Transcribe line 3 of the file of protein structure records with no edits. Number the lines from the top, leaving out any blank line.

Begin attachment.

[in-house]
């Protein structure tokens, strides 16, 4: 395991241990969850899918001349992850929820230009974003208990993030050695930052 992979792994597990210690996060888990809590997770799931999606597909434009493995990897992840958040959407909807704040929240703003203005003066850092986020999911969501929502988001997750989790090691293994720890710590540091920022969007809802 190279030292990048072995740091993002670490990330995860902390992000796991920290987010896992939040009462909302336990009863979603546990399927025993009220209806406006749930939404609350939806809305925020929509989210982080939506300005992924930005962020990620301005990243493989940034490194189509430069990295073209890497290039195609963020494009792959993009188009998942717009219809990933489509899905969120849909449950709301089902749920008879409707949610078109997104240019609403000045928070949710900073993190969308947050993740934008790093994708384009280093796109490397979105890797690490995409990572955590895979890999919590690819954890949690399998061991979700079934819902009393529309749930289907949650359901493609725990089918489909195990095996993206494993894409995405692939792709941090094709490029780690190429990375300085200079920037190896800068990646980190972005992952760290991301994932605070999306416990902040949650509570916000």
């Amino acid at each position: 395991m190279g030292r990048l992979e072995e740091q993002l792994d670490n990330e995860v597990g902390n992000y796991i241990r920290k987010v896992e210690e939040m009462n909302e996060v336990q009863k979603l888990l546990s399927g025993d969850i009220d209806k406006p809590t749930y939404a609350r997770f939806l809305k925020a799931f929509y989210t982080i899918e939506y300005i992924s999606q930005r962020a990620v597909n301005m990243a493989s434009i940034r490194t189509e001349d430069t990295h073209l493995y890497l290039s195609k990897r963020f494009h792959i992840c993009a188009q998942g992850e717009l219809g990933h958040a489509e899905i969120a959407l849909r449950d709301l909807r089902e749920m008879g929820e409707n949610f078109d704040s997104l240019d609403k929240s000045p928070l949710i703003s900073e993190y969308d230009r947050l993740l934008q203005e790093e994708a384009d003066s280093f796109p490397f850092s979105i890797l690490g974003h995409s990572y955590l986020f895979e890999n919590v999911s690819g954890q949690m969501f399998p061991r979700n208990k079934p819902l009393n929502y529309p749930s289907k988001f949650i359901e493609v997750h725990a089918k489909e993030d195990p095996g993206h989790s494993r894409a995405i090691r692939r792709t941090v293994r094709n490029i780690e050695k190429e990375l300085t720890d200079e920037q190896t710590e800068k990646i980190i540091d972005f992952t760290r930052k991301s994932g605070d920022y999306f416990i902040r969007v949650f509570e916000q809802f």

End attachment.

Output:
């Amino acid at each position: 395991m190279g030292r990048l992979e072995e740091q993002l792994d670490n990330e995860v597990g902390n992000y796991i241990r920290k987010v896992e210690e939040m009462n909302e996060v336990q009863k979603l888990l546990s399927g025993d969850i009220d209806k406006p809590t749930y939404a609350r997770f939806l809305k925020a799931f929509y989210t982080i899918e939506y300005i992924s999606q930005r962020a990620v597909n301005m990243a493989s434009i940034r490194t189509e001349d430069t990295h073209l493995y890497l290039s195609k990897r963020f494009h792959i992840c993009a188009q998942g992850e717009l219809g990933h958040a489509e899905i969120a959407l849909r449950d709301l909807r089902e749920m008879g929820e409707n949610f078109d704040s997104l240019d609403k929240s000045p928070l949710i703003s900073e993190y969308d230009r947050l993740l934008q203005e790093e994708a384009d003066s280093f796109p490397f850092s979105i890797l690490g974003h995409s990572y955590l986020f895979e890999n919590v999911s690819g954890q949690m969501f399998p061991r979700n208990k079934p819902l009393n929502y529309p749930s289907k988001f949650i359901e493609v997750h725990a089918k489909e993030d195990p095996g993206h989790s494993r894409a995405i090691r692939r792709t941090v293994r094709n490029i780690e050695k190429e990375l300085t720890d200079e920037q190896t710590e800068k990646i980190i540091d972005f992952t760290r930052k991301s994932g605070d920022y999306f416990i902040r969007v949650f509570e916000q809802f």